Puppies and kittens are without a doubt some of the most adorable things on the planet. Parenting a new young pet however, may even be more stressful than caring for a newborn human. When the time comes to finally bring your new pet home you can count on a major lifestyle adjustment. A growing pet needs much more than a food bowl to thrive. And while it may be a lot of work initially, it’s well worth the effort.
Here are 8 Tips to help guide you with your new pet:
1. Schedule an Appointment with Dr. Daniels
The first place you and your new pet should go together is, you guessed it, straight to the vet for a checkup. This visit will not only help ensure that your pet is healthy and free of serious health issues, birth defects, etc., but it will help you take the first steps toward a good preventive health routine.
2. Make a plan with Dr. Daniels
Ask for foods recommendations how often to feed, and what portion size to give your puppy or kitten.
Set up a vaccination plan. Discuss safe options for controlling parasites, both external and internal.
Learn which signs of illness to watch for during your pet's first few months. Ask about when to should spay or neuter.
3. Shop for Quality Food
Your puppy’s body is growing in critical ways which is why you’ll need to select a food that’s formulated especially for puppies as opposed to adult dogs.
Feed multiple times a day:
Age 6-12 weeks – 4 meals per day
Age 3-6 months – 3 meals per day
Age 6-12 months – 2 meals per day
Best Puppy Food
Growing kittens need as much as three times more calories and nutrients than adult cats. A name brand food, formulated for kittens, is the simplest way to ensure that your kitty gets the proper nourishment without supplements. Also, check to make sure your kitten’s food includes a statement from the Association of Animal Feed Control Officials (AAFCO) displayed on the packaging, ensuring the food is nutritionally complete. Best Kitten Food
4. Establish a Bathroom Routine/ Litterbox Training
Puppies: According to the experts the best ways to house train your puppy are patience, planning, and plenty of positive reinforcement. In addition, it’s probably not a bad idea to put a carpet-cleaning battle plan in place, because accidents will happen. Make sure to give lots of positive reinforcement whenever your puppy manages to potty outside and, almost equally important, refrain from punishing her when she has accidents indoors. Knowing when to take your puppy out is almost as important as giving her praise whenever she does eliminate outdoors. Here’s a list of the most common times to take your puppy out to potty.
5. Watch For Early Signs of Illness
- When you wake up.
- Right before bedtime.
- Immediately after your puppy eats or drinks a lot of water.
- When your puppy wakes up from a nap.
- During and after physical activity
For the first few months, puppies and kittens are more susceptible to sudden bouts of illnesses that can be serious if not caught in the early stages. If you observe any of the following symptoms in your new pet, it’s time to contact Dr. Daniels.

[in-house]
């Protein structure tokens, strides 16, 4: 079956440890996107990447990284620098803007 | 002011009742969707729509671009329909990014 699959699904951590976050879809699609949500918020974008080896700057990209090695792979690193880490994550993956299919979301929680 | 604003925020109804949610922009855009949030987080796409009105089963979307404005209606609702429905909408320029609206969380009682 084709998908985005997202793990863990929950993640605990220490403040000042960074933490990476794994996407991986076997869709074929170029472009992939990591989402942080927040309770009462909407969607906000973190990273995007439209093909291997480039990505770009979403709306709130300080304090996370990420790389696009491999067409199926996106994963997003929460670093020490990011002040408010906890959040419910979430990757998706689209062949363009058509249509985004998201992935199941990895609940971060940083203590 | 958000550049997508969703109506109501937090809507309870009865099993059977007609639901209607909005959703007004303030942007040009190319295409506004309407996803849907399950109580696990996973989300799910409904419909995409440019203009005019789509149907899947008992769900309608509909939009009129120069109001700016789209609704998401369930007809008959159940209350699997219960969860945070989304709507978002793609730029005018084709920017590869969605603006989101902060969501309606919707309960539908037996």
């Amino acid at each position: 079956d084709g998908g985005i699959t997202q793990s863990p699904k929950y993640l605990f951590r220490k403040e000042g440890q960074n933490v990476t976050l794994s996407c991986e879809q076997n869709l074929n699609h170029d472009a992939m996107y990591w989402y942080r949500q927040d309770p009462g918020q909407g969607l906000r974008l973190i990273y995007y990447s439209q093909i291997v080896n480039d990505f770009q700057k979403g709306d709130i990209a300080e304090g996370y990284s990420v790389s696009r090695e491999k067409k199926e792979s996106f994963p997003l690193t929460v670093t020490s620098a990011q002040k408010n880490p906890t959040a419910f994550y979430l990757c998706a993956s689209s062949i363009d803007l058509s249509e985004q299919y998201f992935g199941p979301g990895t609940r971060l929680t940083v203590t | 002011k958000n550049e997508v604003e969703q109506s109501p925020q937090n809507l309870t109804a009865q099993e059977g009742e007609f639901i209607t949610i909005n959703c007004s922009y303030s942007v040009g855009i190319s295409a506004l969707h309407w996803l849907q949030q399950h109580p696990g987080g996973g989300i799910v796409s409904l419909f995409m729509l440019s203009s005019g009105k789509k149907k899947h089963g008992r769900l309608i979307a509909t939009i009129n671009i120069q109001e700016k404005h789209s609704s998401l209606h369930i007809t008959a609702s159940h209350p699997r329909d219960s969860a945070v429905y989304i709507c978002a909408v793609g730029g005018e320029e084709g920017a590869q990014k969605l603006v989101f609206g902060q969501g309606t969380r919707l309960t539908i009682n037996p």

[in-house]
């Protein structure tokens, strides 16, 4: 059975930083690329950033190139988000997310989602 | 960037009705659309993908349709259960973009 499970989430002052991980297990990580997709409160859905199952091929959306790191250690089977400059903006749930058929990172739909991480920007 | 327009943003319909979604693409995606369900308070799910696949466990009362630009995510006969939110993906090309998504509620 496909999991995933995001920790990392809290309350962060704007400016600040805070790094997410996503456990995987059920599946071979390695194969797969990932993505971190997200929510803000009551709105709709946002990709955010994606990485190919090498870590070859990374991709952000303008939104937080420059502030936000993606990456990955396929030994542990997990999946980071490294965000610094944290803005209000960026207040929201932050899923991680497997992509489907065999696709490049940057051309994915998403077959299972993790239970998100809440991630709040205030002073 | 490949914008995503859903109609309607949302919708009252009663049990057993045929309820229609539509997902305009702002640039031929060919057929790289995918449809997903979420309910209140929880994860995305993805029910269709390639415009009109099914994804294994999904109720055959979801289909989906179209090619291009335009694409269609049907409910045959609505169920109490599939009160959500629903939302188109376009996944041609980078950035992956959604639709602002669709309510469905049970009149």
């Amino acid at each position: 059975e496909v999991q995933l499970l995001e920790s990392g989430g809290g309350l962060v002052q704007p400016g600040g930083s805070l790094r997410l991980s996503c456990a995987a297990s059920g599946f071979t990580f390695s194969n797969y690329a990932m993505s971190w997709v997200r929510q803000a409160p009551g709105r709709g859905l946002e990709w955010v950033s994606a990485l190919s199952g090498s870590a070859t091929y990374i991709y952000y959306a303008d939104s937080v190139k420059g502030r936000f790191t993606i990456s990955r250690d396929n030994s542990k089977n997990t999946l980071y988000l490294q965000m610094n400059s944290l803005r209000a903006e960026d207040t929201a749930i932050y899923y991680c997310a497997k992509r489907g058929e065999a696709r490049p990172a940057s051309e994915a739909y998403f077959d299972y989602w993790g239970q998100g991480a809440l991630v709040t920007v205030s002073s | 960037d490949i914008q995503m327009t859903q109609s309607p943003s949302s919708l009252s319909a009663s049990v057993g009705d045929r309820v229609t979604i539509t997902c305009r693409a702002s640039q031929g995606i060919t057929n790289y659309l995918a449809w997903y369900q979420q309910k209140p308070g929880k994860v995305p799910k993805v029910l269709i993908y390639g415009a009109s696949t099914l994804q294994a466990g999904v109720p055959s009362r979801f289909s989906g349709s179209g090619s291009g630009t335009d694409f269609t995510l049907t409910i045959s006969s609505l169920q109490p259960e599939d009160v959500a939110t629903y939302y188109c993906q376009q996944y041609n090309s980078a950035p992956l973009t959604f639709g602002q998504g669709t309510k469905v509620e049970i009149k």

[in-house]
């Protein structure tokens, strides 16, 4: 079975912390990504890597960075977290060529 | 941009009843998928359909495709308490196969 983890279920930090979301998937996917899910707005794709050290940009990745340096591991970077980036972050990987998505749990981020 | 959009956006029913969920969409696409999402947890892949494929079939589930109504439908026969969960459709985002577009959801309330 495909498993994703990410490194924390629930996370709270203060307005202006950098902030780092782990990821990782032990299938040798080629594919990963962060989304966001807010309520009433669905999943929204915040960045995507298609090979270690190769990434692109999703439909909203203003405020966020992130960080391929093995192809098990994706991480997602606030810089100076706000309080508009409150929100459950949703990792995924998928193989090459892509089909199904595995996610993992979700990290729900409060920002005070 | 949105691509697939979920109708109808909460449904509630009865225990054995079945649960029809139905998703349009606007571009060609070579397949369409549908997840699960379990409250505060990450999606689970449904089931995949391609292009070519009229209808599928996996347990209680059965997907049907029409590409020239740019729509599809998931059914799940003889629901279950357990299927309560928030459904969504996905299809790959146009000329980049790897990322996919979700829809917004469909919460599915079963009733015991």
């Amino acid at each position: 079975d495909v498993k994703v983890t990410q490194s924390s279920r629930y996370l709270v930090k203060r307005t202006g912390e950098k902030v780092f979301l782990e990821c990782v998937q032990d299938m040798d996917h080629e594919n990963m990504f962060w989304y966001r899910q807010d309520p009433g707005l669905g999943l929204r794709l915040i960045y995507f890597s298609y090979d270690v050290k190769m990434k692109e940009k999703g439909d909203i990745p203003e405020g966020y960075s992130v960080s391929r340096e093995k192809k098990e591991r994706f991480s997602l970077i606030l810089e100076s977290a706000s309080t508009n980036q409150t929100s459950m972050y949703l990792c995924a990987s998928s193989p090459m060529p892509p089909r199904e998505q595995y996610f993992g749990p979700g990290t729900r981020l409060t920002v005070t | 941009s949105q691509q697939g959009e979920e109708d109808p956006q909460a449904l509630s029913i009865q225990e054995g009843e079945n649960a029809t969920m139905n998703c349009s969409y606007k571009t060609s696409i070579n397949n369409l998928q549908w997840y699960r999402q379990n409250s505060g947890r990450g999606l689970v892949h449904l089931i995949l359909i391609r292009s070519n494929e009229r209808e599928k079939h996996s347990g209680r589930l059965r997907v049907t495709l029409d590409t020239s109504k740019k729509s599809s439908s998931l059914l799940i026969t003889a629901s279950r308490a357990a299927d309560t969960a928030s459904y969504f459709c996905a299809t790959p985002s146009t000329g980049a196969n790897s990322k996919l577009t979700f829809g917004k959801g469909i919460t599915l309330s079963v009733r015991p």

Lack of appetite
|Poor weight gain
||Swollen of painful abdomen
Wheezing or coughing
||Swollen, red eyes or eye discharge
|| Inability to pass urine or stool
6. Teach Obedience (Pups)
By teaching your puppy good manners, you’ll set your puppy up for a life of positive social interaction. In addition, obedience training will help forge a stronger bond between you and your puppy. Teaching your pup to obey commands such as sit, stay, down, and come will not only impress your friends, but these commands will help keep your dog safe and under control in any potentially hazardous situations. Many puppy owners find that obedience classes are a great way to train both owner and dog. Classes typically begin accepting puppies at age 4 to 6 months.
7. Prepare a Room (Kitten)
Before you bring your kitten home, it’s best to designate a quiet area where the kitten can feel comfortable and safe. In this base camp, you’ll need to put a few essentials like food and water dishes, a litterbox (preferably one with low sides), and some comfortable bedding. Remember, cats don’t like their food and litterbox too close together. So place the food dishes as far away from the litter as possible within the space.
8. Socialize Your Young Pet
Puppies: Just like obedience training, proper socialization during puppyhood helps avoid behavioral problems down the road. At approximately 2 to 4 months of age, most puppies begin to accept other animals, people, places, and experiences. Socialization classes are an excellent way to rack up positive social experiences with your puppy.
Kittens: Once Dr. Daniels has cleared your kitten as free of disease and parasites, it’s safe to let your new kitten explore its new surroundings and other pet roommates. Handling and playing with your kitten at least once a day will help him form a strong emotional bond with you. If you have children, monitor their introduction to the new kitten to make sure it’s a positive experience for both the kitten and child.